Creativity and education across cultures

Cultural Insights — By on August 4, 2010 at 11:33 am

students working together on a projectIn previous posts about education across cultures, it’s been frequently noted that one of the traditional strengths of the American system is that it promotes creativity and individual initiative. Now, however, there are rumblings that many U.S. schools are doing less to promote original thinking than are their counterparts in other nations. A recent story in Newsweek – which notes that creativity scores among U.S. students have been slipping for two decades now – looked at the issue as it relates to creative problem-solving in business and other areas of life.

The necessity of human ingenuity is undisputed. A recent IBM poll of 1,500 CEOs identified creativity as the No. 1 “leadership competency” of the future. Yet it’s not just about sustaining our nation’s economic growth. All around us are matters of national and international importance that are crying out for creative solutions, from saving the Gulf of Mexico to bringing peace to Afghanistan to delivering health care. Such solutions emerge from a healthy marketplace of ideas, sustained by a populace constantly contributing original ideas and receptive to the ideas of others.

The article notes that creativity scores in this country have slipped as teachers have increasingly been tied to a standards-based curriculum, although it’s not clear that the decline is entirely due to a changing educational system.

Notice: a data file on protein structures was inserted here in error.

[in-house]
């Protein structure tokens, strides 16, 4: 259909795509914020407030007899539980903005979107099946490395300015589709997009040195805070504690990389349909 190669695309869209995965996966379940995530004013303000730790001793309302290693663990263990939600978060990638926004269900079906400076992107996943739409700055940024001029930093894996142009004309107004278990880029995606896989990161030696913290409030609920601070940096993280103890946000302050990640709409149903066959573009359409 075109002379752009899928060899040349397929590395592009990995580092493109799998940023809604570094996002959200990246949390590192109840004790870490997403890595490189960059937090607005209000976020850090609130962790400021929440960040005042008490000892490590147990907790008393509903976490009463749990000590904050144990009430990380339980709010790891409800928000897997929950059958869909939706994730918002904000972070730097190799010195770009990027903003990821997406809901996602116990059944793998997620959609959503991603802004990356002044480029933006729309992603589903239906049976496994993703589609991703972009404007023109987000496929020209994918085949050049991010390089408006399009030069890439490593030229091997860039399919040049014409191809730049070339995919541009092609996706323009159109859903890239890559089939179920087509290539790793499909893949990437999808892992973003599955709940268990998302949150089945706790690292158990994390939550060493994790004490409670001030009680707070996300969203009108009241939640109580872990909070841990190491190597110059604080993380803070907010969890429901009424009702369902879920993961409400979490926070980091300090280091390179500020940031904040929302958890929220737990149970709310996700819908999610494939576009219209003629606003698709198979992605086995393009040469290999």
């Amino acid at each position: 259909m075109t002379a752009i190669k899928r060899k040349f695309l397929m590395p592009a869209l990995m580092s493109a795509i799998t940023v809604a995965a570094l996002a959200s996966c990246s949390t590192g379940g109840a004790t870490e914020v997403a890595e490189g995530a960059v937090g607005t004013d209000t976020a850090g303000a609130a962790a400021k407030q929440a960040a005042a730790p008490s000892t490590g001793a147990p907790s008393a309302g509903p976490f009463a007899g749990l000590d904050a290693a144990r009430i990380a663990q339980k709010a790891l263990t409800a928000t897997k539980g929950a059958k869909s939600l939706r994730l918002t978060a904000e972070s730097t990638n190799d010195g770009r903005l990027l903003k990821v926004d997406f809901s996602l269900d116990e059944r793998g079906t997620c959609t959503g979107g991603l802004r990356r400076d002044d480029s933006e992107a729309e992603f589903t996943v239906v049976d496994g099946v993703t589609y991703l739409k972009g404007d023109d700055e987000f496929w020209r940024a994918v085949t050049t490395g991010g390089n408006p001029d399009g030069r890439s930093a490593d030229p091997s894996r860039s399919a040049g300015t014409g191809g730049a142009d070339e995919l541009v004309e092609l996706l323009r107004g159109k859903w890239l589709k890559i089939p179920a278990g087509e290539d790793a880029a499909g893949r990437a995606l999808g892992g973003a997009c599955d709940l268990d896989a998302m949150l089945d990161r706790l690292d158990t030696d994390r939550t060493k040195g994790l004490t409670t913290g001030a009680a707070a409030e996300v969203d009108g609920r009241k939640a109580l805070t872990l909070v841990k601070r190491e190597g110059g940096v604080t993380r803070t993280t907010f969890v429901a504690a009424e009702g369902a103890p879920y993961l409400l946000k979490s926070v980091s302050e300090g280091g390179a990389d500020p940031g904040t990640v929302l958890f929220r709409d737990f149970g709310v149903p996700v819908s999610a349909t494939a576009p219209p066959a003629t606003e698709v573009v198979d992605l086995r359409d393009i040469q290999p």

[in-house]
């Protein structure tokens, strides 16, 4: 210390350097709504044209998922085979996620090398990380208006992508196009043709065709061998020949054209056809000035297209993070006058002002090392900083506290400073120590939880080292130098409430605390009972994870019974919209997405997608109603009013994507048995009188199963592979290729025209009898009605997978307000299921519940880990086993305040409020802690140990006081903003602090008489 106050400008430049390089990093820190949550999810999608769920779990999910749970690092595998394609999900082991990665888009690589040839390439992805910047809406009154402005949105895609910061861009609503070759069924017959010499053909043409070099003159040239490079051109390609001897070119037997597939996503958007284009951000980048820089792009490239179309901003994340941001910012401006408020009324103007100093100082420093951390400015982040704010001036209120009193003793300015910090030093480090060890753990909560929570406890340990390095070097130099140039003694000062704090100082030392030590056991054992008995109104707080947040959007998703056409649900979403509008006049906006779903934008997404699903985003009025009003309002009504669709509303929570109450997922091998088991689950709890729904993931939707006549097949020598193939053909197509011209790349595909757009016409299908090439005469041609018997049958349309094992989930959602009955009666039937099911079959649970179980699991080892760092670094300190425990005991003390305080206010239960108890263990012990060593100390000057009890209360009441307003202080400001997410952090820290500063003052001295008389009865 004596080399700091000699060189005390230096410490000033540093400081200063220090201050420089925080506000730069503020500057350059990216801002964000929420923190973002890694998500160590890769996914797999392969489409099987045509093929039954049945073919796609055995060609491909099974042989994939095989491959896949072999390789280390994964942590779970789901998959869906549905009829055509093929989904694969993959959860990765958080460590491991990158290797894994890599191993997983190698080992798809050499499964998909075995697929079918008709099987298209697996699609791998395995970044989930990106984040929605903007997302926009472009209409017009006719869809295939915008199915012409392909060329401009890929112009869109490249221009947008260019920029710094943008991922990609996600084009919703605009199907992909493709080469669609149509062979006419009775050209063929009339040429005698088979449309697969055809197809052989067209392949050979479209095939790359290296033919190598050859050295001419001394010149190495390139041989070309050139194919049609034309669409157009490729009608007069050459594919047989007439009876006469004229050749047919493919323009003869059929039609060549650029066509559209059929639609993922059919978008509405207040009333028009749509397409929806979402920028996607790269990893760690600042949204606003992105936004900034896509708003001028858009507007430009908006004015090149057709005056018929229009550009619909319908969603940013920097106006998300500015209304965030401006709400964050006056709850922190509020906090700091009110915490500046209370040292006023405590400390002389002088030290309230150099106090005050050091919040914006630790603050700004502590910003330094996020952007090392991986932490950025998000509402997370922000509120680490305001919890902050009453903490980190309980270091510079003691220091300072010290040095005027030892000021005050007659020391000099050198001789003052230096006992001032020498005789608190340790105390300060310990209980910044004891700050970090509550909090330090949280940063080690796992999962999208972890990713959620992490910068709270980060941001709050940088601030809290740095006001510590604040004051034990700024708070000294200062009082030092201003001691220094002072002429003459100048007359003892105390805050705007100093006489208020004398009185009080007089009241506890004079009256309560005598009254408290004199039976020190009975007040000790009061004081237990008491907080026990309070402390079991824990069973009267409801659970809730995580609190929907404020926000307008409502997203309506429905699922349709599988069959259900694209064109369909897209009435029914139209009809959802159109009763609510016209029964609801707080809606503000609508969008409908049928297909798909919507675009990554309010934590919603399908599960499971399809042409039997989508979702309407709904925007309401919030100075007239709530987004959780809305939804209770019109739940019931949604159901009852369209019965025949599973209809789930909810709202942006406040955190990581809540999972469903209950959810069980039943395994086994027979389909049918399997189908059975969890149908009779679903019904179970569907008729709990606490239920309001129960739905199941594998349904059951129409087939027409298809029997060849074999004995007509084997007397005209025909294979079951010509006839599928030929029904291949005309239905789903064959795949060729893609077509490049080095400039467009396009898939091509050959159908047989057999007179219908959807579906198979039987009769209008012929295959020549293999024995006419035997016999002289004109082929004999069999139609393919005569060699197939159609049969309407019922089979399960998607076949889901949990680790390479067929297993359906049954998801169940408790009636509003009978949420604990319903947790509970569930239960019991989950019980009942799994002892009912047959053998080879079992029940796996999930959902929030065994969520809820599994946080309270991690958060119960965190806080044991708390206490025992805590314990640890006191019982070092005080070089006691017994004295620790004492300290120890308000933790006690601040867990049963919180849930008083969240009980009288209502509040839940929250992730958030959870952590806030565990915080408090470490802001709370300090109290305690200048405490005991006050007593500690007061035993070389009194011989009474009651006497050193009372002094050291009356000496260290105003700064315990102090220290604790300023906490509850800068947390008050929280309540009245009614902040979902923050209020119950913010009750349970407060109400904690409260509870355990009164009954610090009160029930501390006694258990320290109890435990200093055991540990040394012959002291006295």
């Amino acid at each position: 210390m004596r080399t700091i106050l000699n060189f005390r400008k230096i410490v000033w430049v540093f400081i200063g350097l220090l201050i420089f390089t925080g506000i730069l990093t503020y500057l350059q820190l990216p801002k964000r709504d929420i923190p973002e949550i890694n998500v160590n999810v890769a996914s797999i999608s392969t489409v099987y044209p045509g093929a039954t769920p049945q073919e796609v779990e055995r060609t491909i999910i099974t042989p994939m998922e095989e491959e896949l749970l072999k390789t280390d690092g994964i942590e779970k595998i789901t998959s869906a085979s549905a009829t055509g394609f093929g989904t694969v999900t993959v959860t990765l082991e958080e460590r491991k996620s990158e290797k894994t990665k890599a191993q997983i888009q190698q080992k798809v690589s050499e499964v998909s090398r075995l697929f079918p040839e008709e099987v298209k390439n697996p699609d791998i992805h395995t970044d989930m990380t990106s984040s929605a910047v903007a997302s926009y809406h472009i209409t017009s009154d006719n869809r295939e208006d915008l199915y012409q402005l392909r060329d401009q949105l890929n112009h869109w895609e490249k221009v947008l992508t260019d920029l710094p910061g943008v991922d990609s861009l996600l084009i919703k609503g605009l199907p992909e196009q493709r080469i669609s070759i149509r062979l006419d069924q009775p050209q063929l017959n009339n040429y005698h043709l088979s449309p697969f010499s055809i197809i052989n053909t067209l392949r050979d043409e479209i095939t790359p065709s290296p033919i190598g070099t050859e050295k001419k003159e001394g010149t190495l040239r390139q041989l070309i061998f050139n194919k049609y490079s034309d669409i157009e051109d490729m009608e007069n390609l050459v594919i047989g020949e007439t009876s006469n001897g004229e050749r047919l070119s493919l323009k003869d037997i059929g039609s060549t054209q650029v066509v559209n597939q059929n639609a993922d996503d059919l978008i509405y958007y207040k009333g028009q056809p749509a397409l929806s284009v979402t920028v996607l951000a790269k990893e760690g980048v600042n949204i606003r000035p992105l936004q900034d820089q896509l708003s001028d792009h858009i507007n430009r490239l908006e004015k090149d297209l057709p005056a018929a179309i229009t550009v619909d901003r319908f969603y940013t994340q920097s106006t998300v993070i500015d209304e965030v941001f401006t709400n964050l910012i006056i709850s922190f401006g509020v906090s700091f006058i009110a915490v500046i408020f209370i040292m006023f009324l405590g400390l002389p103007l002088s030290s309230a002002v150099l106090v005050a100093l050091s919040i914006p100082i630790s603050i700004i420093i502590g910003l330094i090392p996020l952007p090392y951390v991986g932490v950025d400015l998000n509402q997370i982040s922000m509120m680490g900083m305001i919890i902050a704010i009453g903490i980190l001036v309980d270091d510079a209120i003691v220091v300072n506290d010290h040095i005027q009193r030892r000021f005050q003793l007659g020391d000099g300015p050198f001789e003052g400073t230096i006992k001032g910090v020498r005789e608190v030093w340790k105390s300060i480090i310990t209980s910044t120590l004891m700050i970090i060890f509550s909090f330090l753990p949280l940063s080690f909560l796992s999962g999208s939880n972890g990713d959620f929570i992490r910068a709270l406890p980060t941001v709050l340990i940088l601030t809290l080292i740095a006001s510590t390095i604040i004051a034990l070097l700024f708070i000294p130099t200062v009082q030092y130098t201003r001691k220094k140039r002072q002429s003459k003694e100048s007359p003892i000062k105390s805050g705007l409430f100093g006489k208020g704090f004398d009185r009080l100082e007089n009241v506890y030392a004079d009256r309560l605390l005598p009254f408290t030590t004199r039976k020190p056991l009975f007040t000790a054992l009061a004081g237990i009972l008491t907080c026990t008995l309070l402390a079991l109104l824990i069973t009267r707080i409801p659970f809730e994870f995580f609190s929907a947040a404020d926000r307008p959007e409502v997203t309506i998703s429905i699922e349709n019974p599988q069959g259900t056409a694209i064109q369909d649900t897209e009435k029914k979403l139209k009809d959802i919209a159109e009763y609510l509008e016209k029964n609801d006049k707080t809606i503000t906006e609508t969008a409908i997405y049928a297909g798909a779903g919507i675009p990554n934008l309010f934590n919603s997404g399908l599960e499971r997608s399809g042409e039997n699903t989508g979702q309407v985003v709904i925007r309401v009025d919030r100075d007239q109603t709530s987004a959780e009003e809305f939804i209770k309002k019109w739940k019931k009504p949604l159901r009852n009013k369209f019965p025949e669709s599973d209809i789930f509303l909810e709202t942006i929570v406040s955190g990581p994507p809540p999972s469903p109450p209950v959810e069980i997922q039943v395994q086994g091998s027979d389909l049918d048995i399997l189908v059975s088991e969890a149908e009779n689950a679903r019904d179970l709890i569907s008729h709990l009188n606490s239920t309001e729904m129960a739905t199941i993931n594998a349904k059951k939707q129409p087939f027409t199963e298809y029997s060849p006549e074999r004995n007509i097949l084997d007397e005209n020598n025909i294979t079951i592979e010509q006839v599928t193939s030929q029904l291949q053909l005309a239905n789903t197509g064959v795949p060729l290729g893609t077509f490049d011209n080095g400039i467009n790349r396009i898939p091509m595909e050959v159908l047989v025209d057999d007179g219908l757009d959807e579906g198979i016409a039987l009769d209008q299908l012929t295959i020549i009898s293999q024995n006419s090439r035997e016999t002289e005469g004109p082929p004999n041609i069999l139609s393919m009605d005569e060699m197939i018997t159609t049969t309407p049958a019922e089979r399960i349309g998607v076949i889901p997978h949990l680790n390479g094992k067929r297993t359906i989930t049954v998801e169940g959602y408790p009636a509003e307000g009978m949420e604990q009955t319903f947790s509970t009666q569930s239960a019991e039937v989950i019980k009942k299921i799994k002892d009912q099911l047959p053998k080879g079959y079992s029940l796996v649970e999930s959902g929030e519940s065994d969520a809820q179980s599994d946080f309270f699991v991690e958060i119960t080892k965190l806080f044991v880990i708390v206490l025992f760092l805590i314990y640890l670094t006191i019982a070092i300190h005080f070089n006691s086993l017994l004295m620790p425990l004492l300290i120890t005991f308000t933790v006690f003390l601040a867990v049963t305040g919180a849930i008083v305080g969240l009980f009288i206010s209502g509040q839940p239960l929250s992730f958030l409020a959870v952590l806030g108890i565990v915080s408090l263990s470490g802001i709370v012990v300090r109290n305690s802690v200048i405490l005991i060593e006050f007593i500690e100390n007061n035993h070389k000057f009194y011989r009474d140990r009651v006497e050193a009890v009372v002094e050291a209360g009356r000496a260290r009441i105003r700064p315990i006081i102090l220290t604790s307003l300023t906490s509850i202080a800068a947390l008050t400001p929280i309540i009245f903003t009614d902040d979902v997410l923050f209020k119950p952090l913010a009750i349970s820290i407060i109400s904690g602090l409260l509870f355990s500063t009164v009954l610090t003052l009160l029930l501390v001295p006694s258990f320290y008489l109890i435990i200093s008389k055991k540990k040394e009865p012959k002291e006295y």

It’s too early to determine conclusively why U.S. creativity scores are declining. One likely culprit is the number of hours kids now spend in front of the TV and playing videogames rather than engaging in creative activities. Another is the lack of creativity development in our schools. In effect, it’s left to the luck of the draw who becomes creative: there’s no concerted effort to nurture the creativity of all children.

What is interesting, however, is that other countries are now trying to replicate the old U.S. model and are “making creativity development a national priority” at the very time that Americans are going in the opposite direction. That is somewhat ironically illustrated in this anecdote about a meeting between U.S. and Chinese education officials.

Plucker recently toured a number of such schools in Shanghai and Beijing. He was amazed by a boy who, for a class science project, rigged a tracking device for his moped with parts from a cell phone. When faculty of a major Chinese university asked Plucker to identify trends in American education, he described our focus on standardized curriculum, rote memorization, and nationalized testing. “After my answer was translated, they just started laughing out loud,” Plucker says. “They said, ‘You’re racing toward our old model. But we’re racing toward your model, as fast as we can.’ ”

It’s a fascinating cultural topic and one that has implications far beyond education. The entire story is worth checking out.


Photo credit: Public domain photo via Wikimedia Commons.

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